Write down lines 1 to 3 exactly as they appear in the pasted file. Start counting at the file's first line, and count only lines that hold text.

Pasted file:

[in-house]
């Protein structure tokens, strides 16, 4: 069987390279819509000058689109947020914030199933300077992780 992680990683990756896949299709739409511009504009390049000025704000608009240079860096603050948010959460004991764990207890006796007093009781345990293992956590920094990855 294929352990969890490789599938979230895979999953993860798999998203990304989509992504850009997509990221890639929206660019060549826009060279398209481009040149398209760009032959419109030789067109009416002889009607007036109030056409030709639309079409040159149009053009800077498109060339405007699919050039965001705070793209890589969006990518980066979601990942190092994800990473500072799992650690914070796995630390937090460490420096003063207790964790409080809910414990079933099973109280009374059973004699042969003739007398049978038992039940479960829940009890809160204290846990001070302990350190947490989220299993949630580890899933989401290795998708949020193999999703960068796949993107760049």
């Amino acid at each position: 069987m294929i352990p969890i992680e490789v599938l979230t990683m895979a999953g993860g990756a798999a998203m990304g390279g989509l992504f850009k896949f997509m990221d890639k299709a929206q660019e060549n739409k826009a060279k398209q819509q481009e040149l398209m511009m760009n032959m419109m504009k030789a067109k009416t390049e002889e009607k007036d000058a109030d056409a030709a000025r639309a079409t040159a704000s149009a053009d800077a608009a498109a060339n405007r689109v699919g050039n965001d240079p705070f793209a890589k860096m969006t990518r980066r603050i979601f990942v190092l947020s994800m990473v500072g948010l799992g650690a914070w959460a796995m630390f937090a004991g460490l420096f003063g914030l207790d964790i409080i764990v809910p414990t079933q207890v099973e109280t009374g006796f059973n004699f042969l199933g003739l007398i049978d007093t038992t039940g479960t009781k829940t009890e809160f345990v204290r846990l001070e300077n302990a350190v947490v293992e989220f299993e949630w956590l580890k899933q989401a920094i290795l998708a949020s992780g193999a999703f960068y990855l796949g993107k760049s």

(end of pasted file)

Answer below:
[in-house]
């Protein structure tokens, strides 16, 4: 069987390279819509000058689109947020914030199933300077992780 992680990683990756896949299709739409511009504009390049000025704000608009240079860096603050948010959460004991764990207890006796007093009781345990293992956590920094990855 294929352990969890490789599938979230895979999953993860798999998203990304989509992504850009997509990221890639929206660019060549826009060279398209481009040149398209760009032959419109030789067109009416002889009607007036109030056409030709639309079409040159149009053009800077498109060339405007699919050039965001705070793209890589969006990518980066979601990942190092994800990473500072799992650690914070796995630390937090460490420096003063207790964790409080809910414990079933099973109280009374059973004699042969003739007398049978038992039940479960829940009890809160204290846990001070302990350190947490989220299993949630580890899933989401290795998708949020193999999703960068796949993107760049």
């Amino acid at each position: 069987m294929i352990p969890i992680e490789v599938l979230t990683m895979a999953g993860g990756a798999a998203m990304g390279g989509l992504f850009k896949f997509m990221d890639k299709a929206q660019e060549n739409k826009a060279k398209q819509q481009e040149l398209m511009m760009n032959m419109m504009k030789a067109k009416t390049e002889e009607k007036d000058a109030d056409a030709a000025r639309a079409t040159a704000s149009a053009d800077a608009a498109a060339n405007r689109v699919g050039n965001d240079p705070f793209a890589k860096m969006t990518r980066r603050i979601f990942v190092l947020s994800m990473v500072g948010l799992g650690a914070w959460a796995m630390f937090a004991g460490l420096f003063g914030l207790d964790i409080i764990v809910p414990t079933q207890v099973e109280t009374g006796f059973n004699f042969l199933g003739l007398i049978d007093t038992t039940g479960t009781k829940t009890e809160f345990v204290r846990l001070e300077n302990a350190v947490v293992e989220f299993e949630w956590l580890k899933q989401a920094i290795l998708a949020s992780g193999a999703f960068y990855l796949g993107k760049s």